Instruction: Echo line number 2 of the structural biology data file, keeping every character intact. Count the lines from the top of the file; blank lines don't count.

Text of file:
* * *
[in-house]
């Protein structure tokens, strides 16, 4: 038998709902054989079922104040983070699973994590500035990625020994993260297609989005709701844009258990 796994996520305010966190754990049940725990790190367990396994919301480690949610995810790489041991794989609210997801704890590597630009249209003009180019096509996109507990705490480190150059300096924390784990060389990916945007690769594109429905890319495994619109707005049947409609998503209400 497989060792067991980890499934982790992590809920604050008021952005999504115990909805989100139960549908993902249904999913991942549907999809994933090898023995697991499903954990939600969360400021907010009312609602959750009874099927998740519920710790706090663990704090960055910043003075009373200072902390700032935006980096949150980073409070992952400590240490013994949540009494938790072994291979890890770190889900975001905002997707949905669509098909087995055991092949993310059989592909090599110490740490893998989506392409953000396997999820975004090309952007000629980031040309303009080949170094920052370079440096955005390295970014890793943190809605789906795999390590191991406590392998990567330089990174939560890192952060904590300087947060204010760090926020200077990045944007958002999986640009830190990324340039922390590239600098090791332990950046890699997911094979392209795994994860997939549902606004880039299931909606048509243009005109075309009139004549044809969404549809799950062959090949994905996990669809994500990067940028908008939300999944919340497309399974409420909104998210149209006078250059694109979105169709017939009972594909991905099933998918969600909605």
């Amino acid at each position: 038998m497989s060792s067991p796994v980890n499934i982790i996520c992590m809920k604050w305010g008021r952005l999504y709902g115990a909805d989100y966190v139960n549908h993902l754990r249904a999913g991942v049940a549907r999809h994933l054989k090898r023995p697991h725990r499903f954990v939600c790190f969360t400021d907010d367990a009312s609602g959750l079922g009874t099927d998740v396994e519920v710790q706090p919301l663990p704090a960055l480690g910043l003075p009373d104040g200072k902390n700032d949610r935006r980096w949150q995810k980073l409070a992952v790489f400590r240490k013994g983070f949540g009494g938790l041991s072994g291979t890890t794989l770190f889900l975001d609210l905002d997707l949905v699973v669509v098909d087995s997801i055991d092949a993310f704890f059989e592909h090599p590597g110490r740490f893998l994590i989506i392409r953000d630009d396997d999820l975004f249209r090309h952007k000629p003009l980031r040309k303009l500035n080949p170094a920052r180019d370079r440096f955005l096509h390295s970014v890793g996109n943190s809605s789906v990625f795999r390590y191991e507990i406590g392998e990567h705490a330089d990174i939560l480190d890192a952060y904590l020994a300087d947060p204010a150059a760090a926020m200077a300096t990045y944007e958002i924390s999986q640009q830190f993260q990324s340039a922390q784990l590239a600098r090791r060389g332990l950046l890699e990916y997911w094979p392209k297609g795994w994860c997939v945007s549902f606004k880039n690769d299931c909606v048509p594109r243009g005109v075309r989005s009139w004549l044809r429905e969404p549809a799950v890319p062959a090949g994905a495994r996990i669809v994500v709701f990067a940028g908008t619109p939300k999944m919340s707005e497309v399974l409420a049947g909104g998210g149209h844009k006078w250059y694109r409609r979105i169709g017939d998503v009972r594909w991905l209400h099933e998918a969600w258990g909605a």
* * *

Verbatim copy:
């Protein structure tokens, strides 16, 4: 038998709902054989079922104040983070699973994590500035990625020994993260297609989005709701844009258990 796994996520305010966190754990049940725990790190367990396994919301480690949610995810790489041991794989609210997801704890590597630009249209003009180019096509996109507990705490480190150059300096924390784990060389990916945007690769594109429905890319495994619109707005049947409609998503209400 497989060792067991980890499934982790992590809920604050008021952005999504115990909805989100139960549908993902249904999913991942549907999809994933090898023995697991499903954990939600969360400021907010009312609602959750009874099927998740519920710790706090663990704090960055910043003075009373200072902390700032935006980096949150980073409070992952400590240490013994949540009494938790072994291979890890770190889900975001905002997707949905669509098909087995055991092949993310059989592909090599110490740490893998989506392409953000396997999820975004090309952007000629980031040309303009080949170094920052370079440096955005390295970014890793943190809605789906795999390590191991406590392998990567330089990174939560890192952060904590300087947060204010760090926020200077990045944007958002999986640009830190990324340039922390590239600098090791332990950046890699997911094979392209795994994860997939549902606004880039299931909606048509243009005109075309009139004549044809969404549809799950062959090949994905996990669809994500990067940028908008939300999944919340497309399974409420909104998210149209006078250059694109979105169709017939009972594909991905099933998918969600909605």